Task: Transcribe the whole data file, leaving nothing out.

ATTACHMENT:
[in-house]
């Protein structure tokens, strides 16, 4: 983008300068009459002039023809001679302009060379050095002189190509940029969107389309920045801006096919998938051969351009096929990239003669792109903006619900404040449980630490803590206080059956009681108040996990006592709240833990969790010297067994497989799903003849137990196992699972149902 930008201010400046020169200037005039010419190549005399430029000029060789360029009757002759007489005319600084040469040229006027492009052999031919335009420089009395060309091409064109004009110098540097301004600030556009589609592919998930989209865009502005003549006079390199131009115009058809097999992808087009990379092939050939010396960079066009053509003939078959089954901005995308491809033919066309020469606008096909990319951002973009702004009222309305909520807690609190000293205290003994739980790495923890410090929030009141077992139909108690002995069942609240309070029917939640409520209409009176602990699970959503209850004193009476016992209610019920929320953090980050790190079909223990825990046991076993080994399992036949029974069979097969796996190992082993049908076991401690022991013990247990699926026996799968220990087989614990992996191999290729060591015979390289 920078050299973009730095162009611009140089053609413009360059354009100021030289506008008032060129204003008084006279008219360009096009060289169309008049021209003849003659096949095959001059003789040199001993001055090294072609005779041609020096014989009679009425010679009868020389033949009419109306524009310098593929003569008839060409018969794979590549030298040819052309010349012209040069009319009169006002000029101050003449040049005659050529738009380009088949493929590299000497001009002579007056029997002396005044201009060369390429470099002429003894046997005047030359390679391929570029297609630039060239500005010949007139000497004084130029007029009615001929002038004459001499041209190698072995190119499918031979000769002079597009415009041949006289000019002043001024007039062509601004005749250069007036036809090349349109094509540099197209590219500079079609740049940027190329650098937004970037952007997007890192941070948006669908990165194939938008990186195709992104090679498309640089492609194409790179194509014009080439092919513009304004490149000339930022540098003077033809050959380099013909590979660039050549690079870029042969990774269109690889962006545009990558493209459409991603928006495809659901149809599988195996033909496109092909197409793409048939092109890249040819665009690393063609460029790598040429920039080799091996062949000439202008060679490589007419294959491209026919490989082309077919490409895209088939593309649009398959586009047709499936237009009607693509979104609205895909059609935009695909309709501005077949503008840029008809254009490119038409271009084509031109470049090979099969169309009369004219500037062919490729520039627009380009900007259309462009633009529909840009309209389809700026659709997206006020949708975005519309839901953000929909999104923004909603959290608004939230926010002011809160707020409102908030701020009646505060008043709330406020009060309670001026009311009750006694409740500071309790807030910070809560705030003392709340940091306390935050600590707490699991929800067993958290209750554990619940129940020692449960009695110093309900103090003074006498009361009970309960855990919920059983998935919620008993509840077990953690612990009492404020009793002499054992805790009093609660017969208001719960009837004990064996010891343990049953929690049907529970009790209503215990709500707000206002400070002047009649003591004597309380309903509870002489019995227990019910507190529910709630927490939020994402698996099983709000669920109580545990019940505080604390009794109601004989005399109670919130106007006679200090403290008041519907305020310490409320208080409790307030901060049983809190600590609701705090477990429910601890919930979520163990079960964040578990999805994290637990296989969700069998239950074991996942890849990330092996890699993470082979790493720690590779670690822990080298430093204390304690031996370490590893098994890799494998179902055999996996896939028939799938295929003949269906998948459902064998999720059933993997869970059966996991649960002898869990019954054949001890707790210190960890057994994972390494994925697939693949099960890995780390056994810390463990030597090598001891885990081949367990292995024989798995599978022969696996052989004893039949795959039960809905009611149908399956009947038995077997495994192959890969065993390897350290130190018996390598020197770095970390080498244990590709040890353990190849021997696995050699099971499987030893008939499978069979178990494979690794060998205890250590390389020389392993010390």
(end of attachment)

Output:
[in-house]
């Protein structure tokens, strides 16, 4: 983008300068009459002039023809001679302009060379050095002189190509940029969107389309920045801006096919998938051969351009096929990239003669792109903006619900404040449980630490803590206080059956009681108040996990006592709240833990969790010297067994497989799903003849137990196992699972149902 930008201010400046020169200037005039010419190549005399430029000029060789360029009757002759007489005319600084040469040229006027492009052999031919335009420089009395060309091409064109004009110098540097301004600030556009589609592919998930989209865009502005003549006079390199131009115009058809097999992808087009990379092939050939010396960079066009053509003939078959089954901005995308491809033919066309020469606008096909990319951002973009702004009222309305909520807690609190000293205290003994739980790495923890410090929030009141077992139909108690002995069942609240309070029917939640409520209409009176602990699970959503209850004193009476016992209610019920929320953090980050790190079909223990825990046991076993080994399992036949029974069979097969796996190992082993049908076991401690022991013990247990699926026996799968220990087989614990992996191999290729060591015979390289 920078050299973009730095162009611009140089053609413009360059354009100021030289506008008032060129204003008084006279008219360009096009060289169309008049021209003849003659096949095959001059003789040199001993001055090294072609005779041609020096014989009679009425010679009868020389033949009419109306524009310098593929003569008839060409018969794979590549030298040819052309010349012209040069009319009169006002000029101050003449040049005659050529738009380009088949493929590299000497001009002579007056029997002396005044201009060369390429470099002429003894046997005047030359390679391929570029297609630039060239500005010949007139000497004084130029007029009615001929002038004459001499041209190698072995190119499918031979000769002079597009415009041949006289000019002043001024007039062509601004005749250069007036036809090349349109094509540099197209590219500079079609740049940027190329650098937004970037952007997007890192941070948006669908990165194939938008990186195709992104090679498309640089492609194409790179194509014009080439092919513009304004490149000339930022540098003077033809050959380099013909590979660039050549690079870029042969990774269109690889962006545009990558493209459409991603928006495809659901149809599988195996033909496109092909197409793409048939092109890249040819665009690393063609460029790598040429920039080799091996062949000439202008060679490589007419294959491209026919490989082309077919490409895209088939593309649009398959586009047709499936237009009607693509979104609205895909059609935009695909309709501005077949503008840029008809254009490119038409271009084509031109470049090979099969169309009369004219500037062919490729520039627009380009900007259309462009633009529909840009309209389809700026659709997206006020949708975005519309839901953000929909999104923004909603959290608004939230926010002011809160707020409102908030701020009646505060008043709330406020009060309670001026009311009750006694409740500071309790807030910070809560705030003392709340940091306390935050600590707490699991929800067993958290209750554990619940129940020692449960009695110093309900103090003074006498009361009970309960855990919920059983998935919620008993509840077990953690612990009492404020009793002499054992805790009093609660017969208001719960009837004990064996010891343990049953929690049907529970009790209503215990709500707000206002400070002047009649003591004597309380309903509870002489019995227990019910507190529910709630927490939020994402698996099983709000669920109580545990019940505080604390009794109601004989005399109670919130106007006679200090403290008041519907305020310490409320208080409790307030901060049983809190600590609701705090477990429910601890919930979520163990079960964040578990999805994290637990296989969700069998239950074991996942890849990330092996890699993470082979790493720690590779670690822990080298430093204390304690031996370490590893098994890799494998179902055999996996896939028939799938295929003949269906998948459902064998999720059933993997869970059966996991649960002898869990019954054949001890707790210190960890057994994972390494994925697939693949099960890995780390056994810390463990030597090598001891885990081949367990292995024989798995599978022969696996052989004893039949795959039960809905009611149908399956009947038995077997495994192959890969065993390897350290130190018996390598020197770095970390080498244990590709040890353990190849021997696995050699099971499987030893008939499978069979178990494979690794060998205890250590390389020389392993010390």